Thursday, May 11, 2006


Since the Middle Ages this riverside quarter has been dominated by the Sorbonne, and acquired its name from the early latin-speaking students. It dates back to the Roman town across the Ile de la Cité.

The area is generally associated with artists, intellectual and a bohemian way of life; this is mainly due to the thousands of students that live around.

But the place also has a history of political unrest : In 1871, the Place Saint Michel became the center of the Paris Commune, and in may 1968, it was a site of student uprising.

Today the eastern half has become sufficiently chic, however, to house members of the French Establishment.

The place contains many of the Paris monuments, museums and gardens, ranging from the brand-new Institut du Monde Arabe to the Middle Ages Musée de Cluny, or the Muséum National d'Histoire Naturelle in the Jardin des Plantes.

The domed landmark now known as the Panthéon was commisioned around 1750 as an abbey church, but because of financial problems the massive structure wasn't completed until 1789.

Two years later, the Constituent Assembly converted it into a secular mausoleum for the great men of the era of French liberty. After a further stint as a church, the Panthéon once again became a secular necropolis

Permanent guests of the Panthéon include Voltaire, Jean-Jacques Rousseau, Louis Braille, Emile Zola, Jean Moulin, René Cassin and Pierre et Marie Curie

The Panthéon's ornate marble interior is gloomy in the extreme, but you get a great view of the city from around the colonnated dome, which is visible from all over Paris.

Address : Place du Panthéon, 5th. Phone: 43 54 34 51. From october to March, open daily 10 am-5.30 pm. the rest of the year, 10 am-6 pm.


Paris's most famous university, the Sorbonne, was founded in 1253 by Robert de Sorbon, confessor of Louis IX (Saint Louis), as a college for 16 poor theology students.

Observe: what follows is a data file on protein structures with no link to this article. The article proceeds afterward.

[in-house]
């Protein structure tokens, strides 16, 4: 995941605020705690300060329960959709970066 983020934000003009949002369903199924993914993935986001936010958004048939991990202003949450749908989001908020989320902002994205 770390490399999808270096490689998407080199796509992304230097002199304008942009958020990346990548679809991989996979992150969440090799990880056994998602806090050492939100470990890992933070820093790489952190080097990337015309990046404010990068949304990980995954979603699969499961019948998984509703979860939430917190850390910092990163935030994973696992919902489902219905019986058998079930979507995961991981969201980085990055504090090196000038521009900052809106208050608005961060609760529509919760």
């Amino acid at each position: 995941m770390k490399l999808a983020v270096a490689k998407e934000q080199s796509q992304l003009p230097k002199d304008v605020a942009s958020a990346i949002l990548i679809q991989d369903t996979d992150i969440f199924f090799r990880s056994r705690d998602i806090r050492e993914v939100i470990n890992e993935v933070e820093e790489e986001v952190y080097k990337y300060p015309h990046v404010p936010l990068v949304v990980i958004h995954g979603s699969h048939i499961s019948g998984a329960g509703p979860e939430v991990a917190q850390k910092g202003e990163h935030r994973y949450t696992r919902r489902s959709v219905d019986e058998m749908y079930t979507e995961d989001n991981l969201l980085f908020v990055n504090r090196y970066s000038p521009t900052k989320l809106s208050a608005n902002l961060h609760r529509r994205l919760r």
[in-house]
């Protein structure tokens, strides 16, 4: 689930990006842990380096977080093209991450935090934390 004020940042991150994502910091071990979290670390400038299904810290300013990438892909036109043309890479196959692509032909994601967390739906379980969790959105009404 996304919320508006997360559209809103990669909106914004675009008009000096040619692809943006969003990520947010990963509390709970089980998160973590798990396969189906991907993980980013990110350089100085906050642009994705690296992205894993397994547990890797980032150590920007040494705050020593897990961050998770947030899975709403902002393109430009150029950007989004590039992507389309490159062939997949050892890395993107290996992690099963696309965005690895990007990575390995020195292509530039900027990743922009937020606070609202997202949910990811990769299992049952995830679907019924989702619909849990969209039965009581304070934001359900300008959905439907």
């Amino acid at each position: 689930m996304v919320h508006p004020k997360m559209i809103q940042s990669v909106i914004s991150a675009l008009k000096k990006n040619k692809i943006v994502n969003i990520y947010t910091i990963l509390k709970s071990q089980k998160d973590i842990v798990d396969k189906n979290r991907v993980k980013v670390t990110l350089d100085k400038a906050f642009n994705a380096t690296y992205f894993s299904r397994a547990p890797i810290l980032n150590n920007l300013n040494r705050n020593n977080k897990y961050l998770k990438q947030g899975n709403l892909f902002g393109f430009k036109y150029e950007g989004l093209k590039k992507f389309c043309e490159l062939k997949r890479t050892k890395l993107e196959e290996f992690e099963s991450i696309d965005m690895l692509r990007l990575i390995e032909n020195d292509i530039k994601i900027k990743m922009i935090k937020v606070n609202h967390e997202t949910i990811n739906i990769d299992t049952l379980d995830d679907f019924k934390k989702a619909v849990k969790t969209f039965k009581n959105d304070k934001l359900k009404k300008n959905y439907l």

After centuries as France's major theological centre, it was closed in 1792 by the Revolutionary government but was reopened under Napoleon.

Today, the Sorbonne's main complex -(bounded by Rue de la Sorbonne, Rue des Ecoles, Rue Saint Jacques and rue Cujas) and other buildings in the vicinity house several of the 13 autonomous universities created when the Université de Paris was reorganised following the violent student protests in 1968.

Place de la Sorbonne links Blvd Saint Michel with Chapelle de la Sorbonne, the University's domed church, which was built between 1635 and 1642. It is closed except when there are special exhibitions.

Address : Place de la Sorbonne, 5th: it cannot be visited, since it is a university, except when public displaying.

Institut du Monde Arabe :

Built in the late 80's, this cultural centre for Arab countries was designed by Jean Nouvel, and is a clever blend of high tech steel and glass architecture and Arab influences, especially as concerns Moorish-styled windows.

The museum has been lent artefacts from collections in France and all over the Arab world including rare archaeological remains from Palmyra in Syria and Carthage in Tunisia.

Address : 1 rue des fossés Saint Bernard, 5th . Phone 40 51 38 38. open Tue-Sun 10am-6pm.

Musée de Cluny (musée du Moyen Age) :

This crenellated building was the Paris home for the medieval abbots of Cluny. It was built on the ruins of a Gallo-Roman baths complex, which is now partly restored.

The museum houses an exceptional collection of artefacts, including the celebrated "Lady and the Unicorn" tapestries, medieval statuary, enamels, ivory, fabrics, illuminated manuscripts and precious metalworks.

Address : 6 place Paul Painlevé, 5th. Phone 43 25 62 00. Open Mon, Wed-Sun 9.15am-5.45pm.

Muséum National d'Histoire Naturelle

Within the Jardin des Plantes botanical garden, the reopened Grande Galerie de l'Evolution has taken Paris's Natural Hitory Museum out of the dinosaur age.

Stuffed animals and skeletons have been restored and the latest lighting and audiovisual techniques are used to present a rich array of species in their ecological an evolutionary contexts.

Collections of geology, fossils, skeletons and insects are housed in separated buildings over the park.

Address : 57 rue Cuvier, 5th. Phone : 40 79 30 00. open Mon, Wed, Fri-Sun 10am-6pm; Thur 10am-10pm.